stories about: "vuze"
by Mike Masnick
Thu, Oct 15th 2009 9:00pm
While some continue to insist that there's nothing good or legal that comes from file sharing sites, many content creators who have embraced those sites have found them to be wonderful tools for distribution and promotion. Now, it looks like a bunch of them are teaming up to do even more. Mininova, The Pirate Bay, isoHunt, Miro, Vuze and Frostwire have all agreed to work with a new project called Vodo, which will help promote indie films. Filmmakers can offer their films through Vodo and get promoted on the various file sharing sites -- and the system is designed to let people easily donate. While I'm not a huge fan of a pure "donation" business model, it should be interesting to see how Vodo evolves over time. Certainly, it could be a valuable tool to indie filmmakers who recognize that obscurity is a much bigger threat to their efforts than piracy.
by Mike Masnick
Thu, Jun 4th 2009 11:11am
from the again-and-again-and-again dept
We've already seen a bunch of nearly identical studies, but it's worth pointing out that there's yet another study coming out this week that says that those involved in file sharing also tend to be the best customers of the entertainment industry. Now, it's worth taking the study with at least some grains of salt, given that it was funded by Vuze, a company trying to sell licensed videos via BitTorrent and has had trouble getting content companies to sign on. However, given how many other studies have said the same thing, can we finally put to rest the idea that those who file share "aren't customers" as many in the entertainment industry insist? They do tend to be customers, and frequent ones as multiple studies have now shown. The issue is just that they also file share, meaning many file share, in part, to find out what's worth buying. So the focus should be (once again) on giving them reasons to buy rather than trying to stomp out file sharing.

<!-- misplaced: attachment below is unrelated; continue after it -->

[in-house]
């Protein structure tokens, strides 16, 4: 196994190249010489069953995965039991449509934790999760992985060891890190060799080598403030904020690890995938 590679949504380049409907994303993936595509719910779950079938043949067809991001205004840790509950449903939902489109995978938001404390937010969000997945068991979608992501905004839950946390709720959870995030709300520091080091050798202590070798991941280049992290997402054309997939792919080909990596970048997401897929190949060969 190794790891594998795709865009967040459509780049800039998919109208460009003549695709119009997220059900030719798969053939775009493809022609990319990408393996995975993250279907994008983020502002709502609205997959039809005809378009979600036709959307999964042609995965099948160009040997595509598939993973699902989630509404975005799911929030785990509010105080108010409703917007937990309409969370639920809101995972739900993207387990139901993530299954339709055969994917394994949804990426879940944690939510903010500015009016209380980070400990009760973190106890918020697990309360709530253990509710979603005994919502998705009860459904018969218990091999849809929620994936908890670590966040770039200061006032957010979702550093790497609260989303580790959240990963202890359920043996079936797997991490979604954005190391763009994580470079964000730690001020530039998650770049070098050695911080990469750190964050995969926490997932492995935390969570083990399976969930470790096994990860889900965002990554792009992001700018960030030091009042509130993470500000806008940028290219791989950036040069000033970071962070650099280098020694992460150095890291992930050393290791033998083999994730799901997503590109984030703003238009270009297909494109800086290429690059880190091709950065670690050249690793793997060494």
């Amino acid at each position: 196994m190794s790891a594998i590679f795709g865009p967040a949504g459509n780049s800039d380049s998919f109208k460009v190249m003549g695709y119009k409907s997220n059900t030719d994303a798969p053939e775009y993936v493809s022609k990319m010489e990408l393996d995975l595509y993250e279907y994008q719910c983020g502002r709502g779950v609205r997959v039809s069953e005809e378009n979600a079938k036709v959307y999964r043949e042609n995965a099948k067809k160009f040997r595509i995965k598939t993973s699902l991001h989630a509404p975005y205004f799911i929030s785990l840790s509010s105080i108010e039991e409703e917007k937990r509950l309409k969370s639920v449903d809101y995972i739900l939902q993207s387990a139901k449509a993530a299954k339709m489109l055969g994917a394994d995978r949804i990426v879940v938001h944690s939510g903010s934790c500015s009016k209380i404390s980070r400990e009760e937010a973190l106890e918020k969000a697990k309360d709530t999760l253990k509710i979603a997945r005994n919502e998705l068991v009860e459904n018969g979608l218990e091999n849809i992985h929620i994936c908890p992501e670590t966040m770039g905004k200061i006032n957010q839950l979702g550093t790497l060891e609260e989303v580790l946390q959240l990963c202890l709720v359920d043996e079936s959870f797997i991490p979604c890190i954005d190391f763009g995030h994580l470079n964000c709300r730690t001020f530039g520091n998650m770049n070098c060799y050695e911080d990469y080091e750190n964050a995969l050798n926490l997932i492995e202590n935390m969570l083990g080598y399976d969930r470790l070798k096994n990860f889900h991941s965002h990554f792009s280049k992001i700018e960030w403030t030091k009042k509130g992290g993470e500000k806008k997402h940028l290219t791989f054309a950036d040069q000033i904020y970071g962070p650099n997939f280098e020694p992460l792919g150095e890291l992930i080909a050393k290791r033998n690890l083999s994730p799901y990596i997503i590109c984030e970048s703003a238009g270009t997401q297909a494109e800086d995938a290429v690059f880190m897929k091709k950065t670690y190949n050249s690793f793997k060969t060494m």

by Mike Masnick
Fri, Nov 14th 2008 7:12pm
from the yikes dept
It would appear that Société civile des Producteurs de Phonogrammes en France (SPPF), a group that represents French record labels, is now trying to sue a bunch of non-French file sharing applications, as well as SourceForge. This brings up a lot of different issues, so let's break them out one by one.
- This lawsuit came about thanks to a ruling in a French court over how to interpret a French law. SPPF contends that French law says that any application that allows unauthorized file sharing is illegal. However, what was unclear, was whether or not this law could be applied to companies outside of France. The recent ruling found that, indeed, it's acceptable to extend French laws beyond its borders. This should be seen as hugely problematic just from a jurisdiction standpoint. It's difficult to see how France can claim that its laws should apply to companies entirely outside of France.
- Now that it's been allowed, SPPF is suing three companies who offer software: Vuze, Limewire and Morpheus. What's troubling is that even beyond an "inducement" standard, SPPF seems to be basing the lawsuits on the idea that if your software allows any unauthorized copying, then the software itself is illegal. Say goodbye to FTP and, well, the entire internet next.
- Finally, and most bizarrely, SPPF is also suing SourceForge, which is just a hosting platform for open source developers. The problem there (according to SPPF) is that SourceForge hosts the open source Shareaza file sharing app. It would appear that SPPF did so little research in figuring out who to sue, that it seems to think SourceForge is somehow responsible for Shareaza, rather than just hosting it.